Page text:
Raw milk is rich in natural vitamins.
The butterfat present in raw milk is rich in natural fat-soluble soluble vitamins, particularly preformed vitamin A, vitamin K and vitamin E. Raw milk is also rich in water-soluble vitamins like vitamin C and B-complex vitamins. Many vitamins, like food enzymes, are delicate and are largely destroyed by pasteurization.
Raw butterfat is rich in Conjugated Linoleic Acid.
Meat and milk from grass-fed animals is rich in fatty compound called Conjugated Linoleic Acid or CLA. Actually classified as a trans-fatty acid, CLA offers myriad positive effects for those who consume it. Indeed, research indicates that this substance is known to fight cancer (particularly breast, intestinal and bone cancers), hypertension and adipose obesity.
If you’re sourcing your raw milk well, you’re only sourcing it from pasture-fed ruminants (cows, goats, or sheep) which means you’re consuming this important fatty acid – something that’s missing from that factory-farmed, pasteurized and skimmed milk at the grocery store (and yes, organic milk drinkers – there’s plenty of factory farming in the organic industry too!)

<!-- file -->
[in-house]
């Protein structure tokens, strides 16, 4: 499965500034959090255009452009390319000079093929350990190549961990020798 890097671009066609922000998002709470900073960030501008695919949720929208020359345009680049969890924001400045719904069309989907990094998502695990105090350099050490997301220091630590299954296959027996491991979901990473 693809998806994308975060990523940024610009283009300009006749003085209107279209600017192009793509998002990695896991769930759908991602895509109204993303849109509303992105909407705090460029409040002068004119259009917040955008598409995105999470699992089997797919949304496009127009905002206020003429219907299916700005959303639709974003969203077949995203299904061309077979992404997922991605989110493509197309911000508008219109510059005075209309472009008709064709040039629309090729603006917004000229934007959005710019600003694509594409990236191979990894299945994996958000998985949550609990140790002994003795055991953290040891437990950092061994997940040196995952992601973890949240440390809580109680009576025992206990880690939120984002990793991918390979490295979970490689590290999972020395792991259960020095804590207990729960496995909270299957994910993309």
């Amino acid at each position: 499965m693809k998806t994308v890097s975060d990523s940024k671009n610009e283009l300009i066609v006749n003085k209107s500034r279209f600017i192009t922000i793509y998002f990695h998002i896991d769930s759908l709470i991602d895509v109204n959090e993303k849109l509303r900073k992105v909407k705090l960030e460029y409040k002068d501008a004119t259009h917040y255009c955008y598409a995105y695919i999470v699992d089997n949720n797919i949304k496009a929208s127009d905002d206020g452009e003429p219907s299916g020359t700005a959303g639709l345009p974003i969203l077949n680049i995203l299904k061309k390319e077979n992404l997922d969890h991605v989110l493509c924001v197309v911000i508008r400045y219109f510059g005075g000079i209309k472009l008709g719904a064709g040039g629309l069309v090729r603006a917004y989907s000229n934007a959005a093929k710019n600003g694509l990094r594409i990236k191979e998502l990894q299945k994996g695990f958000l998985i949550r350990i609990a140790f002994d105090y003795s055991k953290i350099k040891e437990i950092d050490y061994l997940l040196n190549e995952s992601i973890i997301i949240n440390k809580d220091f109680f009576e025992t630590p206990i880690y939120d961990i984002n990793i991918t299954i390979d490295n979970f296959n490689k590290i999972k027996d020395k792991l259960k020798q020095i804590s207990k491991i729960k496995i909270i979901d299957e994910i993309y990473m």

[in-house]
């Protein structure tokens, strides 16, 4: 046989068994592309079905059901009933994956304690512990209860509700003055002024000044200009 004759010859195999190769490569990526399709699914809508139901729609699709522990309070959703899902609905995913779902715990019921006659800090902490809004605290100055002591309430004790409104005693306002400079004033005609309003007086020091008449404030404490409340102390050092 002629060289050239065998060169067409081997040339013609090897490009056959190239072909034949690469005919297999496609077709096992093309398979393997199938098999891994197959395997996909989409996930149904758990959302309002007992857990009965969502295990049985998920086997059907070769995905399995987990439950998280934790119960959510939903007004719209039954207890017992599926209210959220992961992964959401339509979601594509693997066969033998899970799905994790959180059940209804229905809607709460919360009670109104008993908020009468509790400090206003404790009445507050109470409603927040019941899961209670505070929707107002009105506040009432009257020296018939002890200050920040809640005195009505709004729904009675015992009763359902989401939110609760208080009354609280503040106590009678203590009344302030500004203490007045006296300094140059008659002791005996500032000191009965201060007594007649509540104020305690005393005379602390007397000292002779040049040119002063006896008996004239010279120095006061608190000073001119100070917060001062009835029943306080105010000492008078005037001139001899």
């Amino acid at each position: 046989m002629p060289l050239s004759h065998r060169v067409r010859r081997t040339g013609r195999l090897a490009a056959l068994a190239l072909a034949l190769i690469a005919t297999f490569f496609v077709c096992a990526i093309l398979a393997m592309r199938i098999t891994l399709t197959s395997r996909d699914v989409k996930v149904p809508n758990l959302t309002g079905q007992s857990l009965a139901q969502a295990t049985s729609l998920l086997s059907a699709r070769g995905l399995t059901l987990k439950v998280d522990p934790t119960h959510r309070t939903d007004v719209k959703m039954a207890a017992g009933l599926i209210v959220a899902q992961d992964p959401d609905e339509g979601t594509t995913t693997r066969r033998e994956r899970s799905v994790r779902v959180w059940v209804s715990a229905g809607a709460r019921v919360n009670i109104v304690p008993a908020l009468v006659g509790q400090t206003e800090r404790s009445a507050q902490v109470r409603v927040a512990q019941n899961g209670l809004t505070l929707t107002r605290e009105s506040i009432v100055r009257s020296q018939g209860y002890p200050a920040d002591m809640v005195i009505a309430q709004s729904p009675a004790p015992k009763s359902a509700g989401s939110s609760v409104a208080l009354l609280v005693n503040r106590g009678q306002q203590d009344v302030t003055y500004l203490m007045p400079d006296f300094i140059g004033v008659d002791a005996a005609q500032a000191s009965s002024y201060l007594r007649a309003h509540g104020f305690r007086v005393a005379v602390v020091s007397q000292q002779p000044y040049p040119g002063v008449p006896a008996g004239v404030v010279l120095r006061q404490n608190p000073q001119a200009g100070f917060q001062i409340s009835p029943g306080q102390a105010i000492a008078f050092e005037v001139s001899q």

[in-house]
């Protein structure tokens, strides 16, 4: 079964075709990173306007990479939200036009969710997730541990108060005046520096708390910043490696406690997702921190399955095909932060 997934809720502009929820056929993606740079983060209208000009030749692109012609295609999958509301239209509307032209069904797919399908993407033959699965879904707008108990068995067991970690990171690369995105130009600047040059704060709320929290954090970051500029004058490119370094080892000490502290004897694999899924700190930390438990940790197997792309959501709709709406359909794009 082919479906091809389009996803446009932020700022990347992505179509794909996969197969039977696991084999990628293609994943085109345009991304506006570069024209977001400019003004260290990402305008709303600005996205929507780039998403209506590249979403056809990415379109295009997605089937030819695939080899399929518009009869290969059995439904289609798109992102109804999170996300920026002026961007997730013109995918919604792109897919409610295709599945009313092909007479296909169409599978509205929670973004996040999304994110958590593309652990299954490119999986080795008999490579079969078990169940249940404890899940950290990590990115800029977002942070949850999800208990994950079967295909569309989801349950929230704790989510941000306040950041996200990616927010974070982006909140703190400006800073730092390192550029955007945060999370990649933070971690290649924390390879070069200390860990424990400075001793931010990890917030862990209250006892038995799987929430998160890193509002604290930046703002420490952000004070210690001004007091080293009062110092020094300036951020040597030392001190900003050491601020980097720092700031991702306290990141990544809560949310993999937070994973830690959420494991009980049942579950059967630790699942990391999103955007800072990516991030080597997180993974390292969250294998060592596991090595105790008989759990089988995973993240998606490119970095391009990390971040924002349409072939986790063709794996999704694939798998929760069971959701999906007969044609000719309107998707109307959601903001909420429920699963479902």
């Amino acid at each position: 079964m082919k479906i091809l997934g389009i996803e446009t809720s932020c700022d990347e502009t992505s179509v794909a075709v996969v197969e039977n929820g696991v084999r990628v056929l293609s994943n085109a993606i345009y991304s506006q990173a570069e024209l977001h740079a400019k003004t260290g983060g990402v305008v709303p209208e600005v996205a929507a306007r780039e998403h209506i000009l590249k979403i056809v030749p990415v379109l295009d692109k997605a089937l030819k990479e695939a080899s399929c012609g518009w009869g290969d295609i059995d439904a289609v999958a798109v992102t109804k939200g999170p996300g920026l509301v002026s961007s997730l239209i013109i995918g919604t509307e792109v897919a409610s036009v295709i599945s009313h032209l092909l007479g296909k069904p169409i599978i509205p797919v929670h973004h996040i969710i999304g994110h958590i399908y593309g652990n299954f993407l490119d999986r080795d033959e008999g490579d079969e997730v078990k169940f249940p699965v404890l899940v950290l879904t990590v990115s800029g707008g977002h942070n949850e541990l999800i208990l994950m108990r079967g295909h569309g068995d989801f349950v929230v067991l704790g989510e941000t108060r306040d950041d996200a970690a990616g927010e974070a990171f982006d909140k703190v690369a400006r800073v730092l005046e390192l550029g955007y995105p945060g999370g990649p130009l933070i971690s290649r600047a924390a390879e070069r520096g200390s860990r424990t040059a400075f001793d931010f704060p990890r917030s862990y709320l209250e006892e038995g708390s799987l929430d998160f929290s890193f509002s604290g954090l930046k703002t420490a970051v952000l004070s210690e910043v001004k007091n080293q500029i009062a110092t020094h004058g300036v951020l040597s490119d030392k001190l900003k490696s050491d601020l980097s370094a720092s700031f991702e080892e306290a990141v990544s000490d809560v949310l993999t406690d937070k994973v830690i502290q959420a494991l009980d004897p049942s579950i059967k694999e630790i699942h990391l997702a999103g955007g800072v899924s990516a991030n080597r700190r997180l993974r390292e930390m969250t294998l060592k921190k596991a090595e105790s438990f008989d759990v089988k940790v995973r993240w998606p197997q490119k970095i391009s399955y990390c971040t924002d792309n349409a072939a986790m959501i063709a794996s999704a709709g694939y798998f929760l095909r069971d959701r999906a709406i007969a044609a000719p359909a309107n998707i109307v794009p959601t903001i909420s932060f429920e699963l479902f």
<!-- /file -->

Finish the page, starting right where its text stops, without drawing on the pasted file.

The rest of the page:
Raw milk supports small farmers, not confinement dairies.
Pastuerization of milk was born out of necessity – as unhealthy cows from concentrated animal feed operations (CAFOs = evil) produce unhealthy milk. Cows sickened by confinement and an unnatural diet of grain and mash produce lackluster, thin milk poor in vitamins, minerals and other nutrients and rich in pathogenic bacteria. Sick milk from sick cows makes for sick people. Pasteurization was then required by the FDA as a coverall band-aid solution to mask the bigger issue of poorly handled animal product processing.
By contrast, raw milk is not produced on a massive, concentrated scale. Instead, raw milk producers operate small operations with fewer animals spread out over a larger amount of space. Most allow their animals to graze exclusively on open pasture, though small amounts of supplementary feed may be given at milking for training and concentrated nutrient replacement.